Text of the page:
Four separate vulnerabilities have been discovered in the software used by most of the internet's domain name system (DNS) servers, putting parts of the network at risk.
The flaws discovered in two widely used versions of BIND (Berkeley Internet Name Domain), an implementation of DNS, could allow a malicious user to gain super-user privileges and execute code that would disrupt servers running the software.
DNS servers translate domain names into numerical IP addresses - for example, 126.96.36.199 - which are used to identify servers. The system lets web surfers use memorable domain names, rather then strings of numbers, to locate websites.
Jim Magdych, research manager at Network Associates business unit, PGP Security, said: "If this vulnerability was exploited by an attacker, all internet traffic relying on a vulnerable server could be brought to a halt."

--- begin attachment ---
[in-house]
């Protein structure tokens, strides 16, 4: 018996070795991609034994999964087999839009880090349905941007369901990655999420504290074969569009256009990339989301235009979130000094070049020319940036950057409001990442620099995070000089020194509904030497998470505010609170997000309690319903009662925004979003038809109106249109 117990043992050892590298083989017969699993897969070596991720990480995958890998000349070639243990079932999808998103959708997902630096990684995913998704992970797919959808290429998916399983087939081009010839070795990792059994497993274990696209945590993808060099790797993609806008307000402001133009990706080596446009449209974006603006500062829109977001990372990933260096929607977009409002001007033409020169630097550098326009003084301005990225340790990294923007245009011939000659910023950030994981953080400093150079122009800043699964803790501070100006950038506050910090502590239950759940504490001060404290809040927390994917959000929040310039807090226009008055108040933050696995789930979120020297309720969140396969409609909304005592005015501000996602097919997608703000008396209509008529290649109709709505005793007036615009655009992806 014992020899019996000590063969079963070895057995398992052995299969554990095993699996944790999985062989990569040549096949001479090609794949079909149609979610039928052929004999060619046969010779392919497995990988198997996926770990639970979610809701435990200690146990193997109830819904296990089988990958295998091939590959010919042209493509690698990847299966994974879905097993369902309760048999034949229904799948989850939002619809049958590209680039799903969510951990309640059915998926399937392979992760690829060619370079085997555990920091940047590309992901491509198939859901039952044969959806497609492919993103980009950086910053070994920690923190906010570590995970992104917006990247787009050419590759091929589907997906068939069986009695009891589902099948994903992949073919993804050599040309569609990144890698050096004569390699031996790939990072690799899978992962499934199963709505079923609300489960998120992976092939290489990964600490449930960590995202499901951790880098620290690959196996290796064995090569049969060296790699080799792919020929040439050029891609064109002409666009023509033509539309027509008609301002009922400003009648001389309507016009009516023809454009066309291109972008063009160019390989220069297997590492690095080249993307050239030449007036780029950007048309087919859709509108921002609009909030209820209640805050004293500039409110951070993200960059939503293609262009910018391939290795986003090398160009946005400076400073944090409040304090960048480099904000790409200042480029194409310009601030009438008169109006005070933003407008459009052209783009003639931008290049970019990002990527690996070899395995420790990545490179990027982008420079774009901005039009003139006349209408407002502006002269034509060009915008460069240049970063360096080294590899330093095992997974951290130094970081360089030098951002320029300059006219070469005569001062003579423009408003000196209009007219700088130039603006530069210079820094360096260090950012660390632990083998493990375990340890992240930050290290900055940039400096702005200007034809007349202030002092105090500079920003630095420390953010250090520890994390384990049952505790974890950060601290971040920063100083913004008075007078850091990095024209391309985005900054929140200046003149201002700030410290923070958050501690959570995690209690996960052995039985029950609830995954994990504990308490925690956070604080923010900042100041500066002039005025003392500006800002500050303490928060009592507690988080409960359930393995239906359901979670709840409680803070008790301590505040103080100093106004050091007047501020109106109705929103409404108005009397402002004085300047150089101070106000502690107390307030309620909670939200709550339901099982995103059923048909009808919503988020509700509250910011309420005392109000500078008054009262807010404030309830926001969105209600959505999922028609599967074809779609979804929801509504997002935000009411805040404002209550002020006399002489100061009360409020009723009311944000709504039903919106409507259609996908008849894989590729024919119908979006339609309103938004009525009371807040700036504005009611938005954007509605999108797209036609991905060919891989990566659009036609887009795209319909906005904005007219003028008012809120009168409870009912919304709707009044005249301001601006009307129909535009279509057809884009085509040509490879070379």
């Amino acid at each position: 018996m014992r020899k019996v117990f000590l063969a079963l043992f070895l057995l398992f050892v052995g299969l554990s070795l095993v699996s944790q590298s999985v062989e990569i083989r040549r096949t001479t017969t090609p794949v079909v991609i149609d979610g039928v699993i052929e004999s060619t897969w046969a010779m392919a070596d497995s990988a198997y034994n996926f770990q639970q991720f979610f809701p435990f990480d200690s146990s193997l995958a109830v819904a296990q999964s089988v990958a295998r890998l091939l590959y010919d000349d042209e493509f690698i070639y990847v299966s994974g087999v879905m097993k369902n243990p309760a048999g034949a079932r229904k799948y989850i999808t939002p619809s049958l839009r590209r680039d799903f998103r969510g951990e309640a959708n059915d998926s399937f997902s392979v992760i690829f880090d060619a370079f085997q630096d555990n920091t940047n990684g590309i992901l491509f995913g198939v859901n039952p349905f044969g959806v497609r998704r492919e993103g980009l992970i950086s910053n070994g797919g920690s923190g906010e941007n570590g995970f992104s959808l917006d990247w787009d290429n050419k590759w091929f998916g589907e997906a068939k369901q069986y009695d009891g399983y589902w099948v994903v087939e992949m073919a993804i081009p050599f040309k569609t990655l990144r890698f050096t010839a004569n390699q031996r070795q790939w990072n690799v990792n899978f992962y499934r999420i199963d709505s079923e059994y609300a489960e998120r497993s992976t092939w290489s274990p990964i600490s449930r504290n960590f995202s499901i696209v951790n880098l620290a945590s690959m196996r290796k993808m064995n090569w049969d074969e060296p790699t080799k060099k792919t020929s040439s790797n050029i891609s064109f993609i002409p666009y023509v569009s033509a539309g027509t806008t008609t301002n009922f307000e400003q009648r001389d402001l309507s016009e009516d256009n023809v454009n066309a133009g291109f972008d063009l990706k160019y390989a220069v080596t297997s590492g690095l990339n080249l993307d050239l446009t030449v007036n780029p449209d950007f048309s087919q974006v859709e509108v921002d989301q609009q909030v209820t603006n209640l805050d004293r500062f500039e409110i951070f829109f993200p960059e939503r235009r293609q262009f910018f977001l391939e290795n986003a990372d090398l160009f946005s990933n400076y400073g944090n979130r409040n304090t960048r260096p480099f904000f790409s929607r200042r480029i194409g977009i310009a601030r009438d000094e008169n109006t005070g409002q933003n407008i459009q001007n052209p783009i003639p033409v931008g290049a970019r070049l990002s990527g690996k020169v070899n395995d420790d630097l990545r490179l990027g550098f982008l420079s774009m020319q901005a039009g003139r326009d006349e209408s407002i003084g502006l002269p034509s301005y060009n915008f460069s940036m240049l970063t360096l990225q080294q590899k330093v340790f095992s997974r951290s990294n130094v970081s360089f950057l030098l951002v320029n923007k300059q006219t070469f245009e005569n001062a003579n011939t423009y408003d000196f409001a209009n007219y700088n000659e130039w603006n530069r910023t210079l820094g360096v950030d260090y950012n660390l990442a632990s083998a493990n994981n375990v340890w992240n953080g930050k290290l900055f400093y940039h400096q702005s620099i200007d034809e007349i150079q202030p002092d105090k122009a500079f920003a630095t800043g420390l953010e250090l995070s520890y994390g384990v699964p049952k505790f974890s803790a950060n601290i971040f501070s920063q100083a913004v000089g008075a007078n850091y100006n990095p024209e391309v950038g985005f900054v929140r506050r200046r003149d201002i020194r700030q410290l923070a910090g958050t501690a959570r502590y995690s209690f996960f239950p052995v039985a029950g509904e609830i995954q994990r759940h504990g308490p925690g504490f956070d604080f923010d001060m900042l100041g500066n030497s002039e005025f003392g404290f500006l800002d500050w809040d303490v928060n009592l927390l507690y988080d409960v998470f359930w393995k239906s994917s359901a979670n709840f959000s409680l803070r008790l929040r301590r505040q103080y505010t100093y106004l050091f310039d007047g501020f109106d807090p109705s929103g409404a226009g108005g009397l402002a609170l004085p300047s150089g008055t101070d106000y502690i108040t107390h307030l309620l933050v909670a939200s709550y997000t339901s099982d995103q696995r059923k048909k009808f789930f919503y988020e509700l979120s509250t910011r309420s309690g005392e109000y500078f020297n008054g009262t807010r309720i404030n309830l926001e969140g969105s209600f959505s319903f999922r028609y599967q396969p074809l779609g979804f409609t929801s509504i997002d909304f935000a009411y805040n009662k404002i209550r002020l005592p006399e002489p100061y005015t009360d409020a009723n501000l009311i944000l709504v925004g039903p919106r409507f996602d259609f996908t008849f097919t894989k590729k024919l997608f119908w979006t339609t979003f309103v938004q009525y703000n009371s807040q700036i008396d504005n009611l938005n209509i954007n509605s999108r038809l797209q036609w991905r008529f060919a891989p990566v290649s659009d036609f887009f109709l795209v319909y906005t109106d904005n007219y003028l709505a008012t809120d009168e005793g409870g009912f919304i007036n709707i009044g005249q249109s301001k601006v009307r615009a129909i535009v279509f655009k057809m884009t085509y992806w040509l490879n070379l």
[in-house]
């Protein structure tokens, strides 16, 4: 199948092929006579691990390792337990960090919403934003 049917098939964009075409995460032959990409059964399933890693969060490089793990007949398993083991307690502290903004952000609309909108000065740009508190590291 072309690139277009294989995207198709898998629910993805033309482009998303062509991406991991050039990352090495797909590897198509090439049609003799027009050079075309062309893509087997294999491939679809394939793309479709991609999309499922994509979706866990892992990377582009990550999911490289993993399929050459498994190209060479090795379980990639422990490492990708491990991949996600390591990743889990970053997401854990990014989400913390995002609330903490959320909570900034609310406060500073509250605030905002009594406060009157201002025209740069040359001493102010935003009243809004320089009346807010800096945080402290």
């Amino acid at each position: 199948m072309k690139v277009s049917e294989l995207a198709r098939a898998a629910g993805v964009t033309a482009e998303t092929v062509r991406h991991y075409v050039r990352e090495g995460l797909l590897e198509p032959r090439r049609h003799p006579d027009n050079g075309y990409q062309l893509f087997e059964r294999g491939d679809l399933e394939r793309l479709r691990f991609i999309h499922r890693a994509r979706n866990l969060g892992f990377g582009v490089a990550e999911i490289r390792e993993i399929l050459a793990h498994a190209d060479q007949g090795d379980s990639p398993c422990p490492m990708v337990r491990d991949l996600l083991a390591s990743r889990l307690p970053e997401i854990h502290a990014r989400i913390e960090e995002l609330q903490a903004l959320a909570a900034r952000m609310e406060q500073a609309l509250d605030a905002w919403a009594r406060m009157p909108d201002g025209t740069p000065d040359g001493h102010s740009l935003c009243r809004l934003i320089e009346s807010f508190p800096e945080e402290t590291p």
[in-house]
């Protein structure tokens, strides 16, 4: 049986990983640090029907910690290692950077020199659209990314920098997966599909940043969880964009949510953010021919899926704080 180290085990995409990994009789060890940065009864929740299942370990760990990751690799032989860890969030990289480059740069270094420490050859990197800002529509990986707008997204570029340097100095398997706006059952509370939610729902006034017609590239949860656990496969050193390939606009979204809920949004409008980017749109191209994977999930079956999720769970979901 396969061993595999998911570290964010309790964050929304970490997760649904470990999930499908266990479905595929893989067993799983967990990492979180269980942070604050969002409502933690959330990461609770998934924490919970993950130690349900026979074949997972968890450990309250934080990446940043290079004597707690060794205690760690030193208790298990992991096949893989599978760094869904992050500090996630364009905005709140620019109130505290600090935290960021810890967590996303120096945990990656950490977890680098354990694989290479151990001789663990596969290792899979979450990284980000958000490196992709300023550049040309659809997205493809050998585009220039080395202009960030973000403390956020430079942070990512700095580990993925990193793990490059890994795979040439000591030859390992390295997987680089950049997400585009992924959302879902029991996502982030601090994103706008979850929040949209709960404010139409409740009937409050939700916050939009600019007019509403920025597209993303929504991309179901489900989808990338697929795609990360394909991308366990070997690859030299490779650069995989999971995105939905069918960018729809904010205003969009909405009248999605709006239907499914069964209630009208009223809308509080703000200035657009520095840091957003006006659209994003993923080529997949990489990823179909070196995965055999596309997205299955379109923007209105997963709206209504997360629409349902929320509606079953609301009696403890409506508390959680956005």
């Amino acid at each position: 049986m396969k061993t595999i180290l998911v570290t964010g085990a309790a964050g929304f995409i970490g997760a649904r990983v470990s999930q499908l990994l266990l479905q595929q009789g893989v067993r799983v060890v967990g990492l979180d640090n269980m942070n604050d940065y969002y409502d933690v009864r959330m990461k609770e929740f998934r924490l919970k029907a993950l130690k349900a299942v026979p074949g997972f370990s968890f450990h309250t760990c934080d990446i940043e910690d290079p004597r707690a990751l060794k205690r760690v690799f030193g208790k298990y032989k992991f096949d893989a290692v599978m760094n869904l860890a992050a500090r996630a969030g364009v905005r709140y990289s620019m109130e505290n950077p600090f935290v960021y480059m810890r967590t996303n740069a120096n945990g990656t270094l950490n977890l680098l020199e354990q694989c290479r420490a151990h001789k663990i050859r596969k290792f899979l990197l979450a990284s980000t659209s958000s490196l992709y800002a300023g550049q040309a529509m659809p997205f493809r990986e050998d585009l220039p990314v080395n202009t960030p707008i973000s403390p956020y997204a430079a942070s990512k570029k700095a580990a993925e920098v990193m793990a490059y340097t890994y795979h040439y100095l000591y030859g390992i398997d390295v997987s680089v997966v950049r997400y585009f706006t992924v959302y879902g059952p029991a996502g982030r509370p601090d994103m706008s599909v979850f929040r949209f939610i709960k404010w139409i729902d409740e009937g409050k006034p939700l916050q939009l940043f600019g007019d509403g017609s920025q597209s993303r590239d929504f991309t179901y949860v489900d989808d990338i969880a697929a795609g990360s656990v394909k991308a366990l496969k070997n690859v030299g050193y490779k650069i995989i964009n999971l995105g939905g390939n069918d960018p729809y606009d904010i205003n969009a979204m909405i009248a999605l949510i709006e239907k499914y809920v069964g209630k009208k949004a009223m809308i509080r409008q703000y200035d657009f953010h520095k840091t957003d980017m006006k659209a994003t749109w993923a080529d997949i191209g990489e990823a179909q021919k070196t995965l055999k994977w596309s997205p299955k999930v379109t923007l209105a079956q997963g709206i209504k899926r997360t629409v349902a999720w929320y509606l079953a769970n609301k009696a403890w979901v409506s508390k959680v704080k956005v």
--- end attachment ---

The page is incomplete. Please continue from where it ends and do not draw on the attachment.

He added: "Depending on a corporation's network configuration, a hacker could take advantage of the vulnerability to compromise the server and launch further attacks, potentially allowing the attacker access to internal networks."
The vulnerability exists in versions 4 and 8 of BIND, though not in the recently released version 9. Three of the four flaws were identified by researchers at PGP Security.
Technical information on upgrading is available from the Coordination Centre at Carnegie Mellon University at http://www.cert.org/advisories. The ISC has also posted new versions of the software on its website at www.ISC.org.
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